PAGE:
Read the documents
To read documents in the woman's lawsuit vs. K-Rock and Beasley Broadcast Group, click on documents below.
FORT MYERS — A state appeal court ruled Friday that former shock jock Joe Scott's ex-girlfriend proved she suffered from depression, anxiety and a rash due to his on-air tirades, overturning a Lee judge's ruling in favor of 96 K-Rock and Beasley Broadcast Group.
The 2nd District Court of Appeal in Lakeland agreed Patti Davis proved she'd suffered an invasion of privacy due to Scott's curse-laden diatribes against her in 2005 and that Circuit Judge Christine Greider had erred by not allowing a jury to decide whether Davis was entitled to "nominal damages," a smaller sum, on the invasion of privacy claim.
"It is clear from the record in this case that (Davis) presented evidence that the disc jockey publicly disclosed private facts about her during the subject broadcasts," the three-judge panel wrote in a four-page ruling. "She also presented evidence that, as a result of the broadcasts, she suffered stress, anxiety, humiliation, and physical ailments such as a large rash and boil on her face, which left a residual scar."
The appellate court affirmed Greider's other rulings, which dismissed other counts of Davis' 2005 lawsuit — false light, unauthorized publication of name or likeness.
Part of the way through the trial in May 2011, Greider entered a verdict in favor of Beasley Broadcast. The judge told attorneys a lack of provable damages required her to rule in Beasley's favor before it began its defense.
Jurors told the Daily News, Davis and her attorney that they were upset they hadn't been able to decide the case in Davis' favor. One said she would have awarded Davis $2 million in damages for invasion of privacy and negligent hiring and supervision of Scott, who admitted he'd been fired from the station five times over 15 years due to drug and alcohol addiction..
In a motion for a new trial, Davis' attorney, William DeForest Thompson, attached affidavits from three jurors who detailed why they would have returned a "substantial" verdict in Davis' favor on all counts, and said Greider appeared to favor the defense.
"After five days of trial, jurors explained how they viewed the evidence in this case," Thompson said Friday. "We believe that the next trial, in which the jury will be allowed to speak with a verdict, will be consistent with their view of the evidence. In other words, a substantial verdict for my client."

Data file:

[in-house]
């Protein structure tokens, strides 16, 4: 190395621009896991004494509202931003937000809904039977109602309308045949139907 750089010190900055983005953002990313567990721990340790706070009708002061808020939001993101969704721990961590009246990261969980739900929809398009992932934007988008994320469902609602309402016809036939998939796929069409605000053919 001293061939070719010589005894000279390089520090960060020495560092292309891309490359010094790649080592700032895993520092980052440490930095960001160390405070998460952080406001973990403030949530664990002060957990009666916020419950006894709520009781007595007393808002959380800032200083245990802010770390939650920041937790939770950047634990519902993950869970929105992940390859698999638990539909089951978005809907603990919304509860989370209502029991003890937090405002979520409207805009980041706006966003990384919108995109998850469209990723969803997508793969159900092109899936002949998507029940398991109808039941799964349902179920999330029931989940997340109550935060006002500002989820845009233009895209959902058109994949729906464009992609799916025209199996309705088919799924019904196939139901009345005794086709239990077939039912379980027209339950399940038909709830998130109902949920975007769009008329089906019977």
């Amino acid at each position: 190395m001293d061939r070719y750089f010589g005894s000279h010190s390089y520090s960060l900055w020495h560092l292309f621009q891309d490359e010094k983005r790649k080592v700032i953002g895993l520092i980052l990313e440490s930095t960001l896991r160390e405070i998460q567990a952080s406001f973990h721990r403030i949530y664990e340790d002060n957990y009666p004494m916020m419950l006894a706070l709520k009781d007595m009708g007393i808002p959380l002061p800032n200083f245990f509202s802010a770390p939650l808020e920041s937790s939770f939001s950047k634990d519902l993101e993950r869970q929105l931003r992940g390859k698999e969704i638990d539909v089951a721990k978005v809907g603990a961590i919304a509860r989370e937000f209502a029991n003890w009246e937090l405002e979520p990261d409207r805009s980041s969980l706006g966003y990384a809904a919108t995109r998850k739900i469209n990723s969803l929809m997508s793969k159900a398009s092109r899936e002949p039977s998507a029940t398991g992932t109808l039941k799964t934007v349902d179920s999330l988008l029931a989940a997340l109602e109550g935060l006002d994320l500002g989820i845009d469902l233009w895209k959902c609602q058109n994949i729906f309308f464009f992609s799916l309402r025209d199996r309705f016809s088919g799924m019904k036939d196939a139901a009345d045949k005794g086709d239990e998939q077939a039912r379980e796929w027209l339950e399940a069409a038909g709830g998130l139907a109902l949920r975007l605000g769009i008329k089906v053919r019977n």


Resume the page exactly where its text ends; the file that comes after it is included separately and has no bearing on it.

However, Beasley Broadcast's attorney, Kelly Geraghty Price of Naples, noted jurors never heard the defense case, so she is confident Beasley will prevail because the broadcasts included prior shows with Davis and information she made public when she filed court records seeking an order of protection against Scott.
"How can she claim republishing and broadcasting her prior appearances on the show could be so humiliating years later?" Price asked. "We believe there will be a significant award for attorney fees against the plaintiff and her attorney that will absolutely eclipse any award for nominal damages on this one claim."
Davis, now 51, had an on-again, off-again relationship for 20 years and had a child with Scott, who died in November 2006. That May, Beasley Broadcast Group fired him from his job at WRXK in Fort Myers after he failed to continue seeing his doctors and following orders.
The appeal judges ruled Greider relied on the wrong prior court rulings, using a breach of contract case. Instead, they ruled, Greider should have relied on tort law, which determines the duty owed to an injured party. The appeal panel also noted Davis had proven what's required for invasion of privacy.
Testimony showed Scott was rehired to replace The Howard Stern Show. Davis cried as she testified for two days, telling jurors how she'd warned Scott's employer and psychiatrist that he was worse after a nearly three-week stint in a Naples rehab center. But her pleas went unheeded and Scott's tirades got worse. He condemned her for meddling, called her a slut, thief, crazy and possessed.
Davis said she asked K-Rock management, including General Manager Brad Beasley, to halt the tirades but nothing was done, so she sued.